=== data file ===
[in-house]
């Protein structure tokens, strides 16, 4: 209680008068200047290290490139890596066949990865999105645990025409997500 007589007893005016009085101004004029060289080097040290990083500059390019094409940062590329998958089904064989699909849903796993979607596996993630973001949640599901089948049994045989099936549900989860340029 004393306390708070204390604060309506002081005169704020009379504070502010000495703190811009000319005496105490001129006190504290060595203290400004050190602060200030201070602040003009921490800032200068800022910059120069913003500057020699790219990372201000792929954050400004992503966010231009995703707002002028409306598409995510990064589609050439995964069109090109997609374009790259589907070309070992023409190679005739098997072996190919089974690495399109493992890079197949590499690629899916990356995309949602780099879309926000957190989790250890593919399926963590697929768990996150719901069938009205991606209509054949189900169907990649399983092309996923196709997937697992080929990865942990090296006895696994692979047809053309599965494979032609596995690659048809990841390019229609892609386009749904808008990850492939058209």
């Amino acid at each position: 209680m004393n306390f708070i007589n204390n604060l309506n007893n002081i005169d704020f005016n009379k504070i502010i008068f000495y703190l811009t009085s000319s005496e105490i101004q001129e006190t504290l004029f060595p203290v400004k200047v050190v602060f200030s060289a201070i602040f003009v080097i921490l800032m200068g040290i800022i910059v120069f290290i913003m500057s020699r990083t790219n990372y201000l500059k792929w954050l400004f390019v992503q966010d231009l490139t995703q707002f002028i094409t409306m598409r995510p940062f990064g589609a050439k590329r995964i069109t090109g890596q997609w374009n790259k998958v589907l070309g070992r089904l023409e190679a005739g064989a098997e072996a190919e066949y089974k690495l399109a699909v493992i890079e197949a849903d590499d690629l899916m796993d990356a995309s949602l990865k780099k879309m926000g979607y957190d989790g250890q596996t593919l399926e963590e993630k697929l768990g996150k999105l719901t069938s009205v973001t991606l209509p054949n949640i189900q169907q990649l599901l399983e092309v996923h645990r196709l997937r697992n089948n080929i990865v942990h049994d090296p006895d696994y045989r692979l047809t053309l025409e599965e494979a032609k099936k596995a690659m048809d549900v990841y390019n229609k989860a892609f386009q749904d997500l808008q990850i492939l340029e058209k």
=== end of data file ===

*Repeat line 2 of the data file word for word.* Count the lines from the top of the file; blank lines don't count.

């Protein structure tokens, strides 16, 4: 209680008068200047290290490139890596066949990865999105645990025409997500 007589007893005016009085101004004029060289080097040290990083500059390019094409940062590329998958089904064989699909849903796993979607596996993630973001949640599901089948049994045989099936549900989860340029 004393306390708070204390604060309506002081005169704020009379504070502010000495703190811009000319005496105490001129006190504290060595203290400004050190602060200030201070602040003009921490800032200068800022910059120069913003500057020699790219990372201000792929954050400004992503966010231009995703707002002028409306598409995510990064589609050439995964069109090109997609374009790259589907070309070992023409190679005739098997072996190919089974690495399109493992890079197949590499690629899916990356995309949602780099879309926000957190989790250890593919399926963590697929768990996150719901069938009205991606209509054949189900169907990649399983092309996923196709997937697992080929990865942990090296006895696994692979047809053309599965494979032609596995690659048809990841390019229609892609386009749904808008990850492939058209």